Q: How do you keep the balance between that little world in your head and the real one?
A: What? You mean the one in my head isn’t real?
Once a story gets into my head and I start telling it, it’s as real as the life off the page most of the time. Exceptions: dental work, grandkids’ birthdays, and bill-paying. I don’t seem to have much of a problem going through the door into either world and I rarely have to slam the door behind me. In recent months, political anguish has, I admit, distracted me as never before, but when that happens, going back to tiny Reigny-sur-Canne, where the biggest problem is likely to be no fresh baguettes or a dead body, is a relief.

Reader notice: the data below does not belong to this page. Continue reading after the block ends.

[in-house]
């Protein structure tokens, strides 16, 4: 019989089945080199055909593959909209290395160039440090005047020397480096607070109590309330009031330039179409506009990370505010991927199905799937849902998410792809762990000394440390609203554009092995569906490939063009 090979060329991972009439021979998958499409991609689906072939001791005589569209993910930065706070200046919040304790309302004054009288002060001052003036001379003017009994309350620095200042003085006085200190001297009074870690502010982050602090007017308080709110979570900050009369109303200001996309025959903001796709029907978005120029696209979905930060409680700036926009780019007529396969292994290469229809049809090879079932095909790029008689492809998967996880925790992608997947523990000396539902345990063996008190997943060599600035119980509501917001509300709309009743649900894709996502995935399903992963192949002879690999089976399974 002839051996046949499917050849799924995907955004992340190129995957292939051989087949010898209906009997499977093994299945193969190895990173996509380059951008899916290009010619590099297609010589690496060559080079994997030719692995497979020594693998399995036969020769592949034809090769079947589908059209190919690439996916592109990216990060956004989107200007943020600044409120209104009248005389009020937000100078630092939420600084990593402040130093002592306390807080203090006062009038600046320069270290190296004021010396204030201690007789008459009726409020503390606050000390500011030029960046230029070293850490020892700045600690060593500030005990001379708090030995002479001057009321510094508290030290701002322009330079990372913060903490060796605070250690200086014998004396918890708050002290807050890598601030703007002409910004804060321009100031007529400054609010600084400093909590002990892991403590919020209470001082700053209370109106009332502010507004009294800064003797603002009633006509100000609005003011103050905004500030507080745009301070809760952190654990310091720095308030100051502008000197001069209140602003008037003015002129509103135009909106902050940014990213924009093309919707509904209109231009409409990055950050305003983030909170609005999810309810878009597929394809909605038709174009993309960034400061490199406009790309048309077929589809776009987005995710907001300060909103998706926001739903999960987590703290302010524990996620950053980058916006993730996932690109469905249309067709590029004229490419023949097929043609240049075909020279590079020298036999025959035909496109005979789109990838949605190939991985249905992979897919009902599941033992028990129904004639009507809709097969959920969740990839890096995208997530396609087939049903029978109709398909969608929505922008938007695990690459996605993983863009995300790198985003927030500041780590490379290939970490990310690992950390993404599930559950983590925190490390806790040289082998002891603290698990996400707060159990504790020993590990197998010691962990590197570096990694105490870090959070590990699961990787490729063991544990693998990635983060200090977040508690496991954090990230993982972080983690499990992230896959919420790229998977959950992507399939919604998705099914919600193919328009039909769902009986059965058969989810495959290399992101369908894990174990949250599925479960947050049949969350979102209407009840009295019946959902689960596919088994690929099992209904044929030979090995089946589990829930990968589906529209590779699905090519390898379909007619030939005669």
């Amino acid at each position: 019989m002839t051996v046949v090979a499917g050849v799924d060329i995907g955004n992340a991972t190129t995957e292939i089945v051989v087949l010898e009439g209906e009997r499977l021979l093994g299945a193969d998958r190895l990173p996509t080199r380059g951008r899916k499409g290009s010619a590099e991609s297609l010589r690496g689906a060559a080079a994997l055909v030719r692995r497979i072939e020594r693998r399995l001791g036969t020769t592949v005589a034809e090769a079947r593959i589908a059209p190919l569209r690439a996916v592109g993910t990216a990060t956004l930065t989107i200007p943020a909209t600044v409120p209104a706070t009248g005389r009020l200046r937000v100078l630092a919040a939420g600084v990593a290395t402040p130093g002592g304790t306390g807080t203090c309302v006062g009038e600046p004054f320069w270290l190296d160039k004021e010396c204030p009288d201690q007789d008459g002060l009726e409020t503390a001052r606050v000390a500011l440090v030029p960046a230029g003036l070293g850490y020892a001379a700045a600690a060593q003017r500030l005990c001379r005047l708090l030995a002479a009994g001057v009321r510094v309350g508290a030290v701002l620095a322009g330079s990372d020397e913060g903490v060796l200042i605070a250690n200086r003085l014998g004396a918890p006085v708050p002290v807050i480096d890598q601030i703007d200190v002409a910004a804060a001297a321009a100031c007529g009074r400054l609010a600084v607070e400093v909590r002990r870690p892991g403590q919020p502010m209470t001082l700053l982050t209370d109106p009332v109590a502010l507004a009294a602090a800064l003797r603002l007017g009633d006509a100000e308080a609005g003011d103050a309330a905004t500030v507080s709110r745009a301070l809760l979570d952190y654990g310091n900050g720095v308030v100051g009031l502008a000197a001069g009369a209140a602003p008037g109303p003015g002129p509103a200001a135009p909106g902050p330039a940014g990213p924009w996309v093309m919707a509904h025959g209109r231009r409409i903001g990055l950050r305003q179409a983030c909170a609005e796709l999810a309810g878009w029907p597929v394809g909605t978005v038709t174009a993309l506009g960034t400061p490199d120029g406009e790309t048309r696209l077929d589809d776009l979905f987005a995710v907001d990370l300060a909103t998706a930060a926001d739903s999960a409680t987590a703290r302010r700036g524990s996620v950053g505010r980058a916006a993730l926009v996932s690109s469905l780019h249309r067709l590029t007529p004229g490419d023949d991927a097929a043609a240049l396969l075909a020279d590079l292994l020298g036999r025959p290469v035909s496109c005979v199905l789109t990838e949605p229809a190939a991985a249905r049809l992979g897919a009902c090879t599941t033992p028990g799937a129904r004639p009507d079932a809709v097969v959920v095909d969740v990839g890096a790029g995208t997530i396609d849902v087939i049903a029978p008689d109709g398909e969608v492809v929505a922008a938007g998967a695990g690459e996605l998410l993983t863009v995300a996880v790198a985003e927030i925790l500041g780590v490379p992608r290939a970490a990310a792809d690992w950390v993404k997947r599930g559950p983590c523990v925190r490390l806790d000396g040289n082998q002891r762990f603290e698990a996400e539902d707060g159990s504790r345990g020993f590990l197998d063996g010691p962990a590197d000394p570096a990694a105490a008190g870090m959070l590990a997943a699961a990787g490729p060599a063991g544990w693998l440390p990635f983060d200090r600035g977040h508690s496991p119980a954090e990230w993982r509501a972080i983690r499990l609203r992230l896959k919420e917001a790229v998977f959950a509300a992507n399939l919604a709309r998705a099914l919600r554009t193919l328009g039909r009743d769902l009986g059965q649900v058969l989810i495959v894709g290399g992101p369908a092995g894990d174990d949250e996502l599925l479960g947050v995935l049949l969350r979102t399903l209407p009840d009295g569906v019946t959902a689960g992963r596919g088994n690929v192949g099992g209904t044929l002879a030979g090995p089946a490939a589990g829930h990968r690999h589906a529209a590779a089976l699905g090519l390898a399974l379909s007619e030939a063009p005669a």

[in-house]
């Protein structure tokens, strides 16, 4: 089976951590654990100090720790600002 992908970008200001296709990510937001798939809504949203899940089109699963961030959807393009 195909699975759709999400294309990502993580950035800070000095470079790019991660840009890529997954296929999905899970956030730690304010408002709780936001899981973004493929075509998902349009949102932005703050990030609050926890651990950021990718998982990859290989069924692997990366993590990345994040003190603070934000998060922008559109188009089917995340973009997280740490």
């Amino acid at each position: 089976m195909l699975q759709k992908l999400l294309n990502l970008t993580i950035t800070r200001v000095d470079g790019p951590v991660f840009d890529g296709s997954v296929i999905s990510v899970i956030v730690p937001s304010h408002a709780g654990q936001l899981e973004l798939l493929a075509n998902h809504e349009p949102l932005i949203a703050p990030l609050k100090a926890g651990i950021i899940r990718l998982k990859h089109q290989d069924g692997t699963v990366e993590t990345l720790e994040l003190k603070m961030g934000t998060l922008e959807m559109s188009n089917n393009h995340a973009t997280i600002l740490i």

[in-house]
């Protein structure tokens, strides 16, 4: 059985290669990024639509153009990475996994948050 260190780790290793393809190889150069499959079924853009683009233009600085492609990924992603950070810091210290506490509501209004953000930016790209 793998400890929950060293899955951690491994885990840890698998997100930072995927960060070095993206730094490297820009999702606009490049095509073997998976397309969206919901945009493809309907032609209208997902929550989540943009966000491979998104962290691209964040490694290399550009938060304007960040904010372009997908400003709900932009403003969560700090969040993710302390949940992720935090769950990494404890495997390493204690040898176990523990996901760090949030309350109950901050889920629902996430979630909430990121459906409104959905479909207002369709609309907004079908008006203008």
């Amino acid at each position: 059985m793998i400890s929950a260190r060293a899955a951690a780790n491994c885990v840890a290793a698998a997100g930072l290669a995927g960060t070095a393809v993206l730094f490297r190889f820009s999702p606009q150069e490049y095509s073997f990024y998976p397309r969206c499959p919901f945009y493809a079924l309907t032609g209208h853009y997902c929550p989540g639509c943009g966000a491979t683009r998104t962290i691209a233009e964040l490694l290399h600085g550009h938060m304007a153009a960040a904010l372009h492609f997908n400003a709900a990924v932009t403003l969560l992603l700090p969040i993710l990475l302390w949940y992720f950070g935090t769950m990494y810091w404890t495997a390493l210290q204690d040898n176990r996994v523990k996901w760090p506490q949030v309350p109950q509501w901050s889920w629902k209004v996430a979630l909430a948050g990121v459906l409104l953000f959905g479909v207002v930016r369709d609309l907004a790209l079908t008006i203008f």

The big problem, the real one, is opening the door into the writing on a daily basis, giving the work the respect and complete attention it deserves. I’m nowhere near as disciplined as Minds’ own Catriona McPherson, who amazes me, or Rhys Bowen. They both manage to be writing, editing, and proofing multiple manuscripts while charming people in their award speeches and supporting other writers. They exist in another plane from me. My own efforts are spasmodic, only settling into daily routine when I have made space for that in my life. I’m no role model.
Last week, I had the best excuse, the West Coast launch of my latest book, the first in a new series, Love & Death in Burgundy. Coming down from that high, I’ll be back to balancing my time, dealing with copy edits and checks of my French expressions for the second book, and going back to Reigny in my head to see how the new story will take shape.